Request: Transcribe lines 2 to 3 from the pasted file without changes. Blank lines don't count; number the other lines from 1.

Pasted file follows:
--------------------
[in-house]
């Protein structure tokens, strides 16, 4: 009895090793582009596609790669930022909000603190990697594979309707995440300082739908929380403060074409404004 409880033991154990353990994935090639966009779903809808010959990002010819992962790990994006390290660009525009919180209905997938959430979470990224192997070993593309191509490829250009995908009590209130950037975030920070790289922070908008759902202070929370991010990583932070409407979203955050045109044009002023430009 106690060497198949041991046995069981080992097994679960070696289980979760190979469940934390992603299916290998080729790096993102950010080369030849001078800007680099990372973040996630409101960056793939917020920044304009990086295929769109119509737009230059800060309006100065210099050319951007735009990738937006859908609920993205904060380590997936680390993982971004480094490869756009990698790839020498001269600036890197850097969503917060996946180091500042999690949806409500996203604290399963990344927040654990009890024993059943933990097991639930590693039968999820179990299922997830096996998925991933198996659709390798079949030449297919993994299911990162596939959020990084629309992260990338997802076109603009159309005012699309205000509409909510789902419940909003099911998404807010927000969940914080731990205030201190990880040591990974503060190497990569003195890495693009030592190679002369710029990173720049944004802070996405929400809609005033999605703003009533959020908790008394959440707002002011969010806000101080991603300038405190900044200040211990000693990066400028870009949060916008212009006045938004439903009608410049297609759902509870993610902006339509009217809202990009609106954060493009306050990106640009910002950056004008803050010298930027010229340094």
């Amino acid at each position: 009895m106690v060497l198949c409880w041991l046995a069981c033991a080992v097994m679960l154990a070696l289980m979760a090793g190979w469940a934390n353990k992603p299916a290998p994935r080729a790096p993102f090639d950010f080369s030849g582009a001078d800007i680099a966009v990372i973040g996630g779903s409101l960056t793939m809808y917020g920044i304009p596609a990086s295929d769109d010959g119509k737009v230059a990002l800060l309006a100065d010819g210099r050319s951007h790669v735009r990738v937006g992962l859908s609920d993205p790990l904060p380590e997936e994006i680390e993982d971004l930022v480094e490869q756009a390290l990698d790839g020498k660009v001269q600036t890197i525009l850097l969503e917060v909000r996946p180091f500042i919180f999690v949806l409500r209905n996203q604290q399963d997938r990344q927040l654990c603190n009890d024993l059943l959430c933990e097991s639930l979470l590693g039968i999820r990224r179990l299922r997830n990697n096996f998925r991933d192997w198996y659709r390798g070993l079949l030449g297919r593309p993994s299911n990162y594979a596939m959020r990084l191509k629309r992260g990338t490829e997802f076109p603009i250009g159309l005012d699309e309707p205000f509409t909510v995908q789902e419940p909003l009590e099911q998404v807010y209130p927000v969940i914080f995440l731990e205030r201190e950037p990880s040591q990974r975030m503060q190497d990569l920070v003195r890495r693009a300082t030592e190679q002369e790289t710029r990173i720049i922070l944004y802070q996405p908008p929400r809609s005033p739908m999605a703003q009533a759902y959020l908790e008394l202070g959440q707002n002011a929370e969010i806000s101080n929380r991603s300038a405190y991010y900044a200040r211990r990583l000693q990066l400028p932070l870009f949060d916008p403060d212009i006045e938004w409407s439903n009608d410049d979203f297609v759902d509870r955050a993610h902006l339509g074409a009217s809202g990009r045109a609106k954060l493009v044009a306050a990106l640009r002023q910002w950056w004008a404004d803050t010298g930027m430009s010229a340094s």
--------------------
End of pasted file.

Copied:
């Protein structure tokens, strides 16, 4: 009895090793582009596609790669930022909000603190990697594979309707995440300082739908929380403060074409404004 409880033991154990353990994935090639966009779903809808010959990002010819992962790990994006390290660009525009919180209905997938959430979470990224192997070993593309191509490829250009995908009590209130950037975030920070790289922070908008759902202070929370991010990583932070409407979203955050045109044009002023430009 106690060497198949041991046995069981080992097994679960070696289980979760190979469940934390992603299916290998080729790096993102950010080369030849001078800007680099990372973040996630409101960056793939917020920044304009990086295929769109119509737009230059800060309006100065210099050319951007735009990738937006859908609920993205904060380590997936680390993982971004480094490869756009990698790839020498001269600036890197850097969503917060996946180091500042999690949806409500996203604290399963990344927040654990009890024993059943933990097991639930590693039968999820179990299922997830096996998925991933198996659709390798079949030449297919993994299911990162596939959020990084629309992260990338997802076109603009159309005012699309205000509409909510789902419940909003099911998404807010927000969940914080731990205030201190990880040591990974503060190497990569003195890495693009030592190679002369710029990173720049944004802070996405929400809609005033999605703003009533959020908790008394959440707002002011969010806000101080991603300038405190900044200040211990000693990066400028870009949060916008212009006045938004439903009608410049297609759902509870993610902006339509009217809202990009609106954060493009306050990106640009910002950056004008803050010298930027010229340094």
């Amino acid at each position: 009895m106690v060497l198949c409880w041991l046995a069981c033991a080992v097994m679960l154990a070696l289980m979760a090793g190979w469940a934390n353990k992603p299916a290998p994935r080729a790096p993102f090639d950010f080369s030849g582009a001078d800007i680099a966009v990372i973040g996630g779903s409101l960056t793939m809808y917020g920044i304009p596609a990086s295929d769109d010959g119509k737009v230059a990002l800060l309006a100065d010819g210099r050319s951007h790669v735009r990738v937006g992962l859908s609920d993205p790990l904060p380590e997936e994006i680390e993982d971004l930022v480094e490869q756009a390290l990698d790839g020498k660009v001269q600036t890197i525009l850097l969503e917060v909000r996946p180091f500042i919180f999690v949806l409500r209905n996203q604290q399963d997938r990344q927040l654990c603190n009890d024993l059943l959430c933990e097991s639930l979470l590693g039968i999820r990224r179990l299922r997830n990697n096996f998925r991933d192997w198996y659709r390798g070993l079949l030449g297919r593309p993994s299911n990162y594979a596939m959020r990084l191509k629309r992260g990338t490829e997802f076109p603009i250009g159309l005012d699309e309707p205000f509409t909510v995908q789902e419940p909003l009590e099911q998404v807010y209130p927000v969940i914080f995440l731990e205030r201190e950037p990880s040591q990974r975030m503060q190497d990569l920070v003195r890495r693009a300082t030592e190679q002369e790289t710029r990173i720049i922070l944004y802070q996405p908008p929400r809609s005033p739908m999605a703003q009533a759902y959020l908790e008394l202070g959440q707002n002011a929370e969010i806000s101080n929380r991603s300038a405190y991010y900044a200040r211990r990583l000693q990066l400028p932070l870009f949060d916008p403060d212009i006045e938004w409407s439903n009608d410049d979203f297609v759902d509870r955050a993610h902006l339509g074409a009217s809202g990009r045109a609106k954060l493009v044009a306050a990106l640009r002023q910002w950056w004008a404004d803050t010298g930027m430009s010229a340094s």